Anna Pinzari and Chantal Corso have a delightful gallery of paintings from 2008 depicting butterfly wings at such a close range that they become abstract arrangements of colored rectangles. Butterfly and moth wings are covered with tiny scales that give them added lift, and help disentangle them from spider webs. Butterfly wing scales are natural pixels of both pigmented and structural color. They reflect and refract light, and it is this effect that the two Italian artists have used so effectively, focusing their skills on capturing the story the scales themselves tell.
The collection is entitled Tutto E’ In Tutto, (Everything In All). Their site has a quote from Anaxagoras, a greek philosopher from 428 B.C. who posited, in opposition to later atomistic theory, that matter was infinitely divisible, and that
Together were all things, infinite both in quantity and smallness – for the small too was infinite. And when all things were together, none was patent by reason of smallness; for air and ether covered all things, being both infinite – for in all things these are the greatest both in quantity and size.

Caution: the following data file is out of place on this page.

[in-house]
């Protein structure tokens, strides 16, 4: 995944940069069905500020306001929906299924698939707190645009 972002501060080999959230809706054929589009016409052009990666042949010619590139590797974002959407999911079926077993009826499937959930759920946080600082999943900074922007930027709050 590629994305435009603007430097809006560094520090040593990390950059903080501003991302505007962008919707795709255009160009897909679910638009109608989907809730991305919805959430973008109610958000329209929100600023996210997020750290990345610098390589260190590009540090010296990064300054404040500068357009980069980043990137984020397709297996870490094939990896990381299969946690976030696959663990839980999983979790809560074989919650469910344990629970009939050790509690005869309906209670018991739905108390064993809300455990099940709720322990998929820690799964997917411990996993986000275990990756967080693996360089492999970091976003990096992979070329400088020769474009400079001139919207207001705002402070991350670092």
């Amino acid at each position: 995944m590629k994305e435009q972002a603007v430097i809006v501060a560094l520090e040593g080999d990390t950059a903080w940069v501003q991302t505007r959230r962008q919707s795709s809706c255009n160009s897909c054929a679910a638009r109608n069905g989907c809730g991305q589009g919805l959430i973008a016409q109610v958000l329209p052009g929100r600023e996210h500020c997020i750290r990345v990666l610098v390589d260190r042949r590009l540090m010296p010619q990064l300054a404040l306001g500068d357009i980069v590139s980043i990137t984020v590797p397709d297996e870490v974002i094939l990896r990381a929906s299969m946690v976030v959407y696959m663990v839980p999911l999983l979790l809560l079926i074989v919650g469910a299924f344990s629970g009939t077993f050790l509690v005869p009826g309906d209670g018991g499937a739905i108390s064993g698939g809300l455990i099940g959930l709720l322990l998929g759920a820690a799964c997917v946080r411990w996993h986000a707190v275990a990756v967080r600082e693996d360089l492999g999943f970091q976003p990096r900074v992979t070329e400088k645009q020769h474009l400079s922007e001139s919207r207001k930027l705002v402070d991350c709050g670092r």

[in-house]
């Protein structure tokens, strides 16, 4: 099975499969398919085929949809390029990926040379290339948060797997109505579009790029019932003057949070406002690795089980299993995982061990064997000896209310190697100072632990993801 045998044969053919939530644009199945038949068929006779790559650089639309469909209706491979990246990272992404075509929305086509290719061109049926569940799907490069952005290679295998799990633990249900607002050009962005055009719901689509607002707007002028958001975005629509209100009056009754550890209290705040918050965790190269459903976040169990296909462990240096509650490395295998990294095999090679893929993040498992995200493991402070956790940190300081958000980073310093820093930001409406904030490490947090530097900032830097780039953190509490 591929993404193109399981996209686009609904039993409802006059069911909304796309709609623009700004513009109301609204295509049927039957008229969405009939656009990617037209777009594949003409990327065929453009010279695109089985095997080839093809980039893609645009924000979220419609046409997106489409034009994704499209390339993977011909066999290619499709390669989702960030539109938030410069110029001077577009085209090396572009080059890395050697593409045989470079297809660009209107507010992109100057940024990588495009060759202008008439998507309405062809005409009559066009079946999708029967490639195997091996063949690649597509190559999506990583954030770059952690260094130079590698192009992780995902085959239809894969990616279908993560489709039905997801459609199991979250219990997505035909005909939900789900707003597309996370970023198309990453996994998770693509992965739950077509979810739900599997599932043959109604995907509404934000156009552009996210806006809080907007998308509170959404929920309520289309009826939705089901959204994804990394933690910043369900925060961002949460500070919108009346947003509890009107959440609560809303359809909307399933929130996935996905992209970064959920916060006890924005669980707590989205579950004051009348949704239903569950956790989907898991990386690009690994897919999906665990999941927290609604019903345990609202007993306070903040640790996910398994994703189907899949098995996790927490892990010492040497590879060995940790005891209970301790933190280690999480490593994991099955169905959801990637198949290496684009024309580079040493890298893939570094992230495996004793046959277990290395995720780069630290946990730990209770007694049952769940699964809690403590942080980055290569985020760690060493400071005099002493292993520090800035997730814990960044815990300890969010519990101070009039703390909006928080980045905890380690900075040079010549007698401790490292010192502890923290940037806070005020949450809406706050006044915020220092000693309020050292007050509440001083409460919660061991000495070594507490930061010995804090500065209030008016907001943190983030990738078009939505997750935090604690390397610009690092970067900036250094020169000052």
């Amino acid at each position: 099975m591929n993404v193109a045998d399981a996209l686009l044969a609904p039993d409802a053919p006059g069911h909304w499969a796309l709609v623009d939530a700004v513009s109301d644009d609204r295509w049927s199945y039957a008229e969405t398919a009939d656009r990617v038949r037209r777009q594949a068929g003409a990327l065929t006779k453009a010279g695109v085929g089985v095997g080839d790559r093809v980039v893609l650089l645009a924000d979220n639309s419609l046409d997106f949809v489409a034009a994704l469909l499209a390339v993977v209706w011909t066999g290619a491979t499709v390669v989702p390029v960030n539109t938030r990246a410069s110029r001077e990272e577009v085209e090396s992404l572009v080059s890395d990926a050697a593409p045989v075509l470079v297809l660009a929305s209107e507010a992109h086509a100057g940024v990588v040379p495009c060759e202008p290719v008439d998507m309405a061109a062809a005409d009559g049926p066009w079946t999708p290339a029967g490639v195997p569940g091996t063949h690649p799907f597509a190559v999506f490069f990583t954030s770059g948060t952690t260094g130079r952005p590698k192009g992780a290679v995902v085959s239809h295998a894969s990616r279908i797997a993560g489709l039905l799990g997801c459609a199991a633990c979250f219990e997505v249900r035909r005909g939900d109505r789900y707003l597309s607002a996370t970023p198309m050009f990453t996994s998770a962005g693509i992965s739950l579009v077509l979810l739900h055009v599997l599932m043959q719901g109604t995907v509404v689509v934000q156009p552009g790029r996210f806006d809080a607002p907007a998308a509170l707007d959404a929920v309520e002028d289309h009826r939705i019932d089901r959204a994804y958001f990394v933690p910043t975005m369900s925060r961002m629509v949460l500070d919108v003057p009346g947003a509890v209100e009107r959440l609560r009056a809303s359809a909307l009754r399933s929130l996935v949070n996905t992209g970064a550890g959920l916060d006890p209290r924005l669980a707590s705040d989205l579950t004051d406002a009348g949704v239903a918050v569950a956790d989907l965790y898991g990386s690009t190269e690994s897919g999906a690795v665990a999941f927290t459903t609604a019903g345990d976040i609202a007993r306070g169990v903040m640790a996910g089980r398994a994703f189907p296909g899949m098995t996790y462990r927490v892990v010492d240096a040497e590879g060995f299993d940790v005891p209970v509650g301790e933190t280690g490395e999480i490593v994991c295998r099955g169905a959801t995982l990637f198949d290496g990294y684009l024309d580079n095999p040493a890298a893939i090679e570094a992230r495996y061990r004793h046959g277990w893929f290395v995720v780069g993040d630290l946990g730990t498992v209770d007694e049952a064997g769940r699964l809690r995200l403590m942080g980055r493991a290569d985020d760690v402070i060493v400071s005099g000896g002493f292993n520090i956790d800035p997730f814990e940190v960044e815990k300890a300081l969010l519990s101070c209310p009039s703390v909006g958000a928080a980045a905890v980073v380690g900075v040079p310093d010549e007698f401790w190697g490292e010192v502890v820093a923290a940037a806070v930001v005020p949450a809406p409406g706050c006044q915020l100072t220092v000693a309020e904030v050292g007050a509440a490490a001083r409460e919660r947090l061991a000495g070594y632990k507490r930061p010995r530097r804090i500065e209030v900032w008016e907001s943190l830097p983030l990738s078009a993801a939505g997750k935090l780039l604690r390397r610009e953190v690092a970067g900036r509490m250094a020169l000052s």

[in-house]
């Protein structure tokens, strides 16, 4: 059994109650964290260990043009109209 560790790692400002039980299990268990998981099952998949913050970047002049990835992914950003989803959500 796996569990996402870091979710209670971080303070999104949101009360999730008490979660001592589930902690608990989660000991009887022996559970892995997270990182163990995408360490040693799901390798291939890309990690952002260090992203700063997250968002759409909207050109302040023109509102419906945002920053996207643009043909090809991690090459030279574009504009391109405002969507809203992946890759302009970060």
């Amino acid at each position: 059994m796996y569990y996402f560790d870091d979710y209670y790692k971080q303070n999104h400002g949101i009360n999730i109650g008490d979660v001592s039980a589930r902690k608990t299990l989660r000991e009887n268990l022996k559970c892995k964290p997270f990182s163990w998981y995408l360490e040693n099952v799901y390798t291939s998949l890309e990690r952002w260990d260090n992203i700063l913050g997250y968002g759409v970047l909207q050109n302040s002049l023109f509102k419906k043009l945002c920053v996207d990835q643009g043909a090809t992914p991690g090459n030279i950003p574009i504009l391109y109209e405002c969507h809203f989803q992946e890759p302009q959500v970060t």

To Anaxagoras there was no end to the detail, “For the small there is no smallest, but there is always a smaller.” Likewise with the natural world, the closer we focus our lens, more wondrous things come into focus, revealing a world far more complex than we supposed.
Interestingly, the above image came to me courtesy of a friend who was traveling in Italy, and happened to get the name of the artists. In choosing to seek out more information about their work, I discover not just beautiful insects, but a philosophy of the infinite in the small.